The Timeslot API

The nRF52 SDK and SoftDevice allows an application to have full control over the RADIO peripheral using the Timeslot API. Usage of this API in FruityMesh is handled via the Timeslot class, declared in Timeslot.hpp and the HAL.

In order to be used, the featureset must define #define ACTIVATE_TIMESLOT 1 which makes the API available.

Important: Any code which has direct RADIO access will run with the highest interrupt priority (0) and can therefore not call any SoftDevice functions, as these are implemented using software interrupts. Additionally, the code running in this context must not run for longer than scheduled with the SoftDevice. If it does, the device will Hardfault. This in particular makes it hard to work with the Timeslot API, as it severely limits the programmers ability to debug.

During the RADIO callback, the application has also full control over the high-resolution timer, which should be used to get a notification right before the end of the scheduled timeslot in order to request an extension (if necessary).

If the Timeslot API is activated, the NrfHalMemory stores two additional values, the callback return parameter and the radio request.

Opening and closing a timeslot session, as well as registering callbacks are implemented in the Timeslot class (singleton) and the configuration of the RADIO peripheral and configuration of the request data structure are available in the FruityHal::Radio…​(…​) functions. An example implementation which utilizes this API is available in the RuuviWeatherModule.

Nordic Documentation

For more information on the usage of the Timeslot API, have a look at the following documents:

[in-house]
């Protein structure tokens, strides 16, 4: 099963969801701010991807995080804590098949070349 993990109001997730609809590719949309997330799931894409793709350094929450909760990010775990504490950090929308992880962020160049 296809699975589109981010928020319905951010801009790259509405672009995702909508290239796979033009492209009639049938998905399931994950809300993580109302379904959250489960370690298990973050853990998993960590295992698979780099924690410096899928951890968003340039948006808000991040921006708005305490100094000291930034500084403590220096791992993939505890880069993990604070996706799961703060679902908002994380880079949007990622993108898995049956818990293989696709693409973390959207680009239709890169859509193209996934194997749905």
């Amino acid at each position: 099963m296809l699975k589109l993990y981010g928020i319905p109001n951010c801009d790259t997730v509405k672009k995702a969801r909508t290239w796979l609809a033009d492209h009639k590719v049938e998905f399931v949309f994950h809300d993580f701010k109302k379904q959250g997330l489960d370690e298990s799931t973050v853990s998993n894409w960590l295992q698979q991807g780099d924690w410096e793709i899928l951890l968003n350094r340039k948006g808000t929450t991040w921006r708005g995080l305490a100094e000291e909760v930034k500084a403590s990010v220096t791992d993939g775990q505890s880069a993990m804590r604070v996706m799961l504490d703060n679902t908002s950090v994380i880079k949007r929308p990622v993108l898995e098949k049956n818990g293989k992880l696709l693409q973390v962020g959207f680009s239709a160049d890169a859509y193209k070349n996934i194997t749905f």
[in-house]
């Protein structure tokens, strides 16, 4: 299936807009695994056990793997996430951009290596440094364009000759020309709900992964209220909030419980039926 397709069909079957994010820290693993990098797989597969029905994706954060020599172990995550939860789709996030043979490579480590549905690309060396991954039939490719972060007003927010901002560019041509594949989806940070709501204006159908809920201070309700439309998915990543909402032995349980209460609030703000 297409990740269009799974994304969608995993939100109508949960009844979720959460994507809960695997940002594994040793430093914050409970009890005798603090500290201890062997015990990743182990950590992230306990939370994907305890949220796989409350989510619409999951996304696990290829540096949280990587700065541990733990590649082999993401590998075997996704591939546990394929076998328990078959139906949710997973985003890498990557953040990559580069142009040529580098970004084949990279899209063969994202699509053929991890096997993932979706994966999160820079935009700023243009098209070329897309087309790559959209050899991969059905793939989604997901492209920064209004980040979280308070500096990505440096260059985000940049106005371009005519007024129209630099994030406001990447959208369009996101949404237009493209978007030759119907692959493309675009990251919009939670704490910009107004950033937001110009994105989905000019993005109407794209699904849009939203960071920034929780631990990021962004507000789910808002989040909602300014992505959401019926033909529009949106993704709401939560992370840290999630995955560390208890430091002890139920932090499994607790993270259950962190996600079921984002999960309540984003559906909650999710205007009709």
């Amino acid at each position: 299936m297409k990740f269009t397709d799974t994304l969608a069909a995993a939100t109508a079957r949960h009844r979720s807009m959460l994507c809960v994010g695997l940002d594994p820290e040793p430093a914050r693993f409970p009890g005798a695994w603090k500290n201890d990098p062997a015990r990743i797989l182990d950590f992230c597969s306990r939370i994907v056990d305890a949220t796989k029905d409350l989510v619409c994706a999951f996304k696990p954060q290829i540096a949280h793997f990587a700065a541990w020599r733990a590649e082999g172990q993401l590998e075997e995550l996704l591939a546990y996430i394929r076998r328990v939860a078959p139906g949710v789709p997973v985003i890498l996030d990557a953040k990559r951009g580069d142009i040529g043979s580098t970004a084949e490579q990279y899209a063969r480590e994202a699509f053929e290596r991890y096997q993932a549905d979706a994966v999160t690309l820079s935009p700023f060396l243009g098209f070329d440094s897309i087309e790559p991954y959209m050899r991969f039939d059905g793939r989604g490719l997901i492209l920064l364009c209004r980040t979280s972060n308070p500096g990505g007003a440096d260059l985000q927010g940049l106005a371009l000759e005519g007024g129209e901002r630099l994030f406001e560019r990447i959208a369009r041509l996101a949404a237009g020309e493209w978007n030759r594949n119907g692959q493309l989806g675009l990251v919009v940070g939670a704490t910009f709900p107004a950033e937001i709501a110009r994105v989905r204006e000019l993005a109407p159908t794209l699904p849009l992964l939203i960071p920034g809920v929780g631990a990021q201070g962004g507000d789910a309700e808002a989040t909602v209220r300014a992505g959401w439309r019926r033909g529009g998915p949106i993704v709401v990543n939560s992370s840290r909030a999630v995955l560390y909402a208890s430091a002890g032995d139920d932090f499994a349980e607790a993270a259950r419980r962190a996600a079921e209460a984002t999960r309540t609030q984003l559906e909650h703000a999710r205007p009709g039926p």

Debugging Code in the Radio Signal Handler

The time allocated for execution of the code in the RADIO signal handler (i.e. running with the highest interrupt level) is limited by whatever was requested and subsequently granted by the SoftDevice.

It is not possible to print debugging output except by directly using the SEGGER API, as it only copies data to a memory buffer. Keep in mind that this is also not necessarily safe, as the RADIO signal handler can interrupt almost any other code, including other code currently printing using the SEGGER API. This is also hampered by the time-constraints, as string formatting is generally not particularly fast and one can easily trigger hardfaults.

One way to achieve this anyhow, is to copy values to some memory buffer and format and print them in a TimerEventHandler. It is the programmers responsibility to make sure that the RADIO signal handler - which may interrupt the TimerEventHandler - does not write to the buffer while it is read. Use atomic variables to guard against this - e.g. by setting a flag in the TimerEventHandler which signals that the buffer is currently being read and the RADIO signal handler should not write to it.

Another way to debug is to set or unset or toggle a GPIO pin, which might drive a LED or can be visualized with a Logic Analyzer. This is usually pretty fast and will generally not significantly increase the wasted time in the RADIO signal handler, but only very limited information can be transmitted.